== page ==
Adoption can save the life of an animal in need

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Adoption can save the life of an animal in need

Madisyn Degen

Madisyn Degen

Madisyn Degen

Skylar Britt, Editor

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With the holidays fast approaching, many people have a new pet at the top of their wish list. While it is no secret animals provide love and happiness to a family, as well as a lesson in responsibility for children, they tend to get expensive, especially if one choses to buy from a pet store or breeder. However, many shelters provide affordable adoption options that also help decrease the overpopulation shelters sometimes face.

There are many shelters in the Kansas City area that are full of animals looking for a home. They include KC Pet Project, the Humane Society of Greater Kansas City and Wayside Waifs. Many different breeds, ages and sizes are represented in the cats and dogs at the shelters. People can get to know these animals by either going to the shelter to spend time with them or viewing them from the comfort of their own home by visiting the shelter’s website. Shelters are typically full, therefore the need to adopt is exceptionally high to make room for more animals who need homes.

Casey Waugh, communications and annual giving manager at Wayside Waifs, explained the importance of adopting rather than buying from a pet store. 

“Many animals in pet stores are from horrible living situations, such as puppy mills, where they haven’t been treated well, have no socialization and have been kept in small quarters, many times not being allowed outside to see the sun or be on grass,” said Waugh. “Animals from these bad situations haven’t received the medical or behavioral care that all animals at Wayside Waifs receive. The adoption fee includes age appropriate vaccinations, spay/neuter surgery and more. These things are not included in the price of animals purchased at stores.”

It is not uncommon for pet stores to charge upward of $400, and for breeders who specialize in purebred pets, the price tag is often in the thousands of dollars. 

While all animals deserve a home, purchasing a pet from a store may have unintended consequences. Their animals are bred specifically for the stores, often times in a puppy mill. Unfortunately, buying from the stores can add to the puppy mill problem because it shows there is a market and high demand for puppies. The animals are bought very quickly with the next animal to take its place filled in just as fast.

“Unfortunately, there are always homeless animals. It’s very serious, and yes, shelters are always full,” said Waugh. “Wayside Waifs provides comprehensive care to the homeless animals here through our medical and behavioral care. Sadly, there are kill shelters in the country who euthanize for space. Wayside works with many of these shelters – in fact, we have 62 transfer partners nation-wide – to help the animals who are in overcrowded shelters that still euthanize. Those animals can be transferred here and saved. We also help animals locally by caring for stray animals, working with Animal Controls, and taking in owner surrenders.”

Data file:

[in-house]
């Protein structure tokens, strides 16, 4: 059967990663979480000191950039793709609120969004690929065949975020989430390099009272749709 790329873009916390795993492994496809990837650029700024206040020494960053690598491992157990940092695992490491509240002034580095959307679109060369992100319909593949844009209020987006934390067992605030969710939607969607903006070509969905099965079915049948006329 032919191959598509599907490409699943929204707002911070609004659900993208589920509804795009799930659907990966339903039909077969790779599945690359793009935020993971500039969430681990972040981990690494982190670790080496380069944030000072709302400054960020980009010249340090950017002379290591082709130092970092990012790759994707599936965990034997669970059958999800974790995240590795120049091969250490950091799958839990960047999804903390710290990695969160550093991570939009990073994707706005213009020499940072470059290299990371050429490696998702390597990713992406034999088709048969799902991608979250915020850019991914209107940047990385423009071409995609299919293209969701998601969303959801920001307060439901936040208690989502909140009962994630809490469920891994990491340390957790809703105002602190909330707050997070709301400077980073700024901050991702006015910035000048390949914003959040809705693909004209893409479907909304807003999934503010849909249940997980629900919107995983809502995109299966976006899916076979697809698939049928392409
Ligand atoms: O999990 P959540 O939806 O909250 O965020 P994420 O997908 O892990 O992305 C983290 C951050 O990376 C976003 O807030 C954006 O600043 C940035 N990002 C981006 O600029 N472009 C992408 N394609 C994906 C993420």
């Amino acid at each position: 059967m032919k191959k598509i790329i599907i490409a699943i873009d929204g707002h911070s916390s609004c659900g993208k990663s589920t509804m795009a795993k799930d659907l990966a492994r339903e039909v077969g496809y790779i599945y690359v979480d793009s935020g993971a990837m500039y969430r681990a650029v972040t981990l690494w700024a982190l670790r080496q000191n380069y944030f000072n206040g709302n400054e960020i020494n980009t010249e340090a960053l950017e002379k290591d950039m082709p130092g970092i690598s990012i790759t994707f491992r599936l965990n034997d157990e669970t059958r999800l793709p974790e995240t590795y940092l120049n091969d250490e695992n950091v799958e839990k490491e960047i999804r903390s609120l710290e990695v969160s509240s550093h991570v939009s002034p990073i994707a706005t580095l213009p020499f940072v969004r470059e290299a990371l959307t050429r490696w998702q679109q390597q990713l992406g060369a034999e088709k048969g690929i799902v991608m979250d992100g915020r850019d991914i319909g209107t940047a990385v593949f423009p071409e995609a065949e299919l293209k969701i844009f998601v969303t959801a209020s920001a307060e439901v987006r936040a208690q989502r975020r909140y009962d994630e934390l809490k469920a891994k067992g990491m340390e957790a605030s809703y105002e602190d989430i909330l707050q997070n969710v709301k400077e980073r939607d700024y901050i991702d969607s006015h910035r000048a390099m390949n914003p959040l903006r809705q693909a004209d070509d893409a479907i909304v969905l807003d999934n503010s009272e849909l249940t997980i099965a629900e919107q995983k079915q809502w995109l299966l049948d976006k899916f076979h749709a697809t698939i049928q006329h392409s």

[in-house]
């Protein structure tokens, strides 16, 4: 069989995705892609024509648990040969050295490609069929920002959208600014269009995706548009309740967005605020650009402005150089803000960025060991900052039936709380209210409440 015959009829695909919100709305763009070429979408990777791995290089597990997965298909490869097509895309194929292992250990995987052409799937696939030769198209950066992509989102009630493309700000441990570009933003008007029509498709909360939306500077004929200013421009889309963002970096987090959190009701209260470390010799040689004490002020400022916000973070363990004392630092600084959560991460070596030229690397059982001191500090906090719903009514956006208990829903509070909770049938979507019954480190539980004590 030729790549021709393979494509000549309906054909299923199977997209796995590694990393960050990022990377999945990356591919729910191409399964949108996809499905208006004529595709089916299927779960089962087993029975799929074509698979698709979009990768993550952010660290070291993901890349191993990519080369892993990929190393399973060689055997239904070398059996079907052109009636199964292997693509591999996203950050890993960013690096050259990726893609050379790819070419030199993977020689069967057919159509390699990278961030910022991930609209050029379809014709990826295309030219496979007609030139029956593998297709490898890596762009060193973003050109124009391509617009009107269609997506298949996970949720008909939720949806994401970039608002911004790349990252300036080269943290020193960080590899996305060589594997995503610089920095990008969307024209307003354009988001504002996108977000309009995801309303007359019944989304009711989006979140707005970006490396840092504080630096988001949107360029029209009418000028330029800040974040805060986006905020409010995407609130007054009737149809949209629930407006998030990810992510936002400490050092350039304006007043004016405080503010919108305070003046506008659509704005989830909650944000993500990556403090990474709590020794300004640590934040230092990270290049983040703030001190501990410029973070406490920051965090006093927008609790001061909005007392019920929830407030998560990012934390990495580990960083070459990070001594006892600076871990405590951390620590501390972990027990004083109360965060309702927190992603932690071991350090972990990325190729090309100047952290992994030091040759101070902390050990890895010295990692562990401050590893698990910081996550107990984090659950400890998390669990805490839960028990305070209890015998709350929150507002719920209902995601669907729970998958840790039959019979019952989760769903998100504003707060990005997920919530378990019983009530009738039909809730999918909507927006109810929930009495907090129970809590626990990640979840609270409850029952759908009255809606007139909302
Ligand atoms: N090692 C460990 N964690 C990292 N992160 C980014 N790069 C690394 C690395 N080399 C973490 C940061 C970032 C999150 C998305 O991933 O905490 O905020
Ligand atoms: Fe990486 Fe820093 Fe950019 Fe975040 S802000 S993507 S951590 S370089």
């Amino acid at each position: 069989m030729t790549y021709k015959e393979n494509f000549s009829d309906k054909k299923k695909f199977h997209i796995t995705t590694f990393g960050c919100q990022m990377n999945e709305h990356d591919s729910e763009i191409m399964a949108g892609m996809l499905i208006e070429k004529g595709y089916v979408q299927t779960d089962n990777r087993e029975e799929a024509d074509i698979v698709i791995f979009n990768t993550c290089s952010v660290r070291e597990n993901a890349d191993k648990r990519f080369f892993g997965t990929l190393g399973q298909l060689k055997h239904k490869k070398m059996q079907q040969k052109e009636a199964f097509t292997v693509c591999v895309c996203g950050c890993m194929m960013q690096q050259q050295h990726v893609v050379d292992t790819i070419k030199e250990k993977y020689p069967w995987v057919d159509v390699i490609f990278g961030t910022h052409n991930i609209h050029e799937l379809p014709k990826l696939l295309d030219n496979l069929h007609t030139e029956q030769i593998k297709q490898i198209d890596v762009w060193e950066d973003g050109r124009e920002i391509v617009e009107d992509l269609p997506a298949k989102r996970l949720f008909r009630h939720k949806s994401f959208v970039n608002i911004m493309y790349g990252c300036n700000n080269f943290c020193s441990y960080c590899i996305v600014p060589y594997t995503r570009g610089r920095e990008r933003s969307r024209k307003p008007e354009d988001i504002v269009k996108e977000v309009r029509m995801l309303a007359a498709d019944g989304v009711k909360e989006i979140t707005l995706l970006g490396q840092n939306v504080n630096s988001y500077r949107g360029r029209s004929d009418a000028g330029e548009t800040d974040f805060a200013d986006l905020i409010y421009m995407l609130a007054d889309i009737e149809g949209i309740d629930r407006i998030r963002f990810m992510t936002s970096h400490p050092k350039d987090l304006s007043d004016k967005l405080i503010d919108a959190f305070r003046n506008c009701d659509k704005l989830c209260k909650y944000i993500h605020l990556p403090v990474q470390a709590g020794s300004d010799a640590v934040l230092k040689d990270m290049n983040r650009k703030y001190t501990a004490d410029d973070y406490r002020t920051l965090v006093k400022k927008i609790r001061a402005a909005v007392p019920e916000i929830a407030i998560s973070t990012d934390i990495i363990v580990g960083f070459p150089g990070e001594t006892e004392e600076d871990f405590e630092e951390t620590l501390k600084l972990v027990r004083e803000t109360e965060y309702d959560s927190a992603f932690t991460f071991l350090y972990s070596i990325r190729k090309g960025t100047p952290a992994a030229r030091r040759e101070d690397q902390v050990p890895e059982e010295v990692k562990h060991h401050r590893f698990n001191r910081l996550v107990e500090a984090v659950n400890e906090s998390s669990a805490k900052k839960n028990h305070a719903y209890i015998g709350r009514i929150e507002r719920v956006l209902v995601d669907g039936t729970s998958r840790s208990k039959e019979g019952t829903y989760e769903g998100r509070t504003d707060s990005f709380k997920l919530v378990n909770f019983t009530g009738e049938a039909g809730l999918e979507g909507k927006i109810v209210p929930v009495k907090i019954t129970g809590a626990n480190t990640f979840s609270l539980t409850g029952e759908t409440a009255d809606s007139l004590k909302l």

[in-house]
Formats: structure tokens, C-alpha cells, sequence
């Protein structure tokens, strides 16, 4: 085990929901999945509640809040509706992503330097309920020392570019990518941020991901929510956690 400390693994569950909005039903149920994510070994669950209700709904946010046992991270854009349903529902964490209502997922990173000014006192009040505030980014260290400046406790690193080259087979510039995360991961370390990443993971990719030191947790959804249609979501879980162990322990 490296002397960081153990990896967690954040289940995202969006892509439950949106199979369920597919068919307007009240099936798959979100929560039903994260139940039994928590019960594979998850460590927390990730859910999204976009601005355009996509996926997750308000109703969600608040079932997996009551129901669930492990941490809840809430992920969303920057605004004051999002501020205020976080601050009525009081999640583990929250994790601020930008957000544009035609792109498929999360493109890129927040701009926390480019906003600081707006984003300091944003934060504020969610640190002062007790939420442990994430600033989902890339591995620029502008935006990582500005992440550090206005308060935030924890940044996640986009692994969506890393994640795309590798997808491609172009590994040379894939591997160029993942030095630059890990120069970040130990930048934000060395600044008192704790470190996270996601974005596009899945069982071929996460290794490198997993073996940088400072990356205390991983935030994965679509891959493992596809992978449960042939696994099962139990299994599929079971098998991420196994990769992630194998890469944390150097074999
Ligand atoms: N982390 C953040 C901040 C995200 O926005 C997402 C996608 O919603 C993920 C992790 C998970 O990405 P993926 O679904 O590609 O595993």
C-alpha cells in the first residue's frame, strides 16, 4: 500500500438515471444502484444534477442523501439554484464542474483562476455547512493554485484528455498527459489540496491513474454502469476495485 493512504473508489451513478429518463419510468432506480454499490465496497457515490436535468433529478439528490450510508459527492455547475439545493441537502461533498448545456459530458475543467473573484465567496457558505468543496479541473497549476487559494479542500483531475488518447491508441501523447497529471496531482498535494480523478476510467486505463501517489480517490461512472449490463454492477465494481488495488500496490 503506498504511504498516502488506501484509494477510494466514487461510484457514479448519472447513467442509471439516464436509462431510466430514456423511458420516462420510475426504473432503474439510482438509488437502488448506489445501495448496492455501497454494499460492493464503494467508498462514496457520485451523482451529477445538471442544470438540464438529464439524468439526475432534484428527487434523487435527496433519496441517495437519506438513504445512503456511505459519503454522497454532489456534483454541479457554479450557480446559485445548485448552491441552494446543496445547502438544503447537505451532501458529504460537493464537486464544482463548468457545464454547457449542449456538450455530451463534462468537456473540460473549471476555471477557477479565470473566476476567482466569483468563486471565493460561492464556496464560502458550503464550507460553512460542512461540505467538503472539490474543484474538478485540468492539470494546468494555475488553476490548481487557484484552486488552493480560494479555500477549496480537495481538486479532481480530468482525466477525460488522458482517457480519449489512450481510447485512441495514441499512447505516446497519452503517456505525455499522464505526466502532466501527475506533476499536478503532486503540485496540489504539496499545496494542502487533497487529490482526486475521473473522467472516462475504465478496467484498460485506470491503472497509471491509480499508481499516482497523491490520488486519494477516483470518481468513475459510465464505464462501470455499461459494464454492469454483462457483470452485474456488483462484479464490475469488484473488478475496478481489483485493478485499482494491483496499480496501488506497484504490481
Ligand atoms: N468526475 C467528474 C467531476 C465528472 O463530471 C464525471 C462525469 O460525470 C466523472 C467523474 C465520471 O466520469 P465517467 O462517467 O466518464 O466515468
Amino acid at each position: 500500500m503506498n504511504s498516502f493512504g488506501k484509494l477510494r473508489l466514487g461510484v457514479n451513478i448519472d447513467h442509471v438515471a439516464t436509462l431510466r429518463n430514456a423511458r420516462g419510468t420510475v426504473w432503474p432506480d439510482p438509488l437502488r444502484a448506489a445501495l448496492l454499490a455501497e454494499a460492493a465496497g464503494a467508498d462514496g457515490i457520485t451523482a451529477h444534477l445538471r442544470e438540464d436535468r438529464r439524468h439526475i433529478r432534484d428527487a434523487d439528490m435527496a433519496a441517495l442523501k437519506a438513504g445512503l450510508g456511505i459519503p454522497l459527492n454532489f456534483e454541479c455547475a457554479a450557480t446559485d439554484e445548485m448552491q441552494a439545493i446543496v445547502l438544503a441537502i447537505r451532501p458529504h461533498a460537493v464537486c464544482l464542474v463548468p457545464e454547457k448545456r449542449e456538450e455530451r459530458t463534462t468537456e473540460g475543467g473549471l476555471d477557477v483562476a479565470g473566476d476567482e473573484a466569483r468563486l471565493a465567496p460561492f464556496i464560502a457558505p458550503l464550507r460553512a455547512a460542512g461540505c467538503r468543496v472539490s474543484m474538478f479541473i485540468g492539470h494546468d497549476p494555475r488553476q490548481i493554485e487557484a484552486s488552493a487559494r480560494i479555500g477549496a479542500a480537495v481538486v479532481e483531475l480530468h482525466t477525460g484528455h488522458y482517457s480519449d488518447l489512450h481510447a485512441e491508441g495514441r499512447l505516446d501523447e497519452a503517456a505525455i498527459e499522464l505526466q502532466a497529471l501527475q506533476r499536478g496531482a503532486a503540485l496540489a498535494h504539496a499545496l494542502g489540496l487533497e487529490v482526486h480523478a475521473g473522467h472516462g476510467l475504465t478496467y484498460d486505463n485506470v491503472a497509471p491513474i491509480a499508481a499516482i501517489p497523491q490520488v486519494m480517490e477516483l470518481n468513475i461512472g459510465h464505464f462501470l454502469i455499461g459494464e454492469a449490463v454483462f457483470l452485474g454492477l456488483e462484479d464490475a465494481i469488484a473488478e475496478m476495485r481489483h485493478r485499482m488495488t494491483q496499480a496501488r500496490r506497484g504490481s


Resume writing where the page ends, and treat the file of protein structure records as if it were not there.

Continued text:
Fortunately, Kansas City is a no kill community with many shelters and, in turn, many helpful volunteers. 

Madisyn Degen, a junior psychology major, volunteers as a cat socializer at the Grandview Wayside Waifs. This means she pets, plays and cares for the cats in order to aid in them being comfortable around humans, as many were previously homeless or even abused. 

“I am an animal lover so I thought it would be a great way to help the community,” said Degen. “These animals have been through so much and need a loving home.”

To help ensure the animals will be treated correctly by even the youngest visitors, they offer a Humane Education Program which teaches children how to properly care for the animals. 

“A lot of people come in not looking for a pet but fall in love and adopt them,” said Degen. “Anyone can come to just play with the animals, and you can even put one on hold if you’d like. The shelter is very accommodating to help in any way they need to.”

For those wanting to help the animals but not looking to adopt, there are many other ways to get involved. Volunteers are always needed and even simply walking the dogs and playing with the cats is a great help to the shelters. Wayside Waifs’ website explains all the ways a person can donate through either a one-time gift, becoming a monthly donor, or many other options to fit any budget. Becoming a foster home greatly helps in minimizing the overcrowding problem.

If someone does want to adopt, it can be done in as little as one day from the time the new family member is chosen to when they are later brought to their new home.

“Wayside witnesses the special bond that pets and people have,” said Waugh. “Currently, the special we have planned is our Holiday Open House on Saturday, December 8. All animals’ adoption fees are only $50.”

When considering adding an animal to the family, Waugh encourages families to adopt, don’t shop, as shelters truly allow for a person to save an animals life.

“When you adopt, you’re not only saving the life of that animal but also of another homeless animal that can take its place in the kennel,” said Waugh. “You’re happier, your new family member is happier, and the newly saved animal at the shelter is happier too.” 

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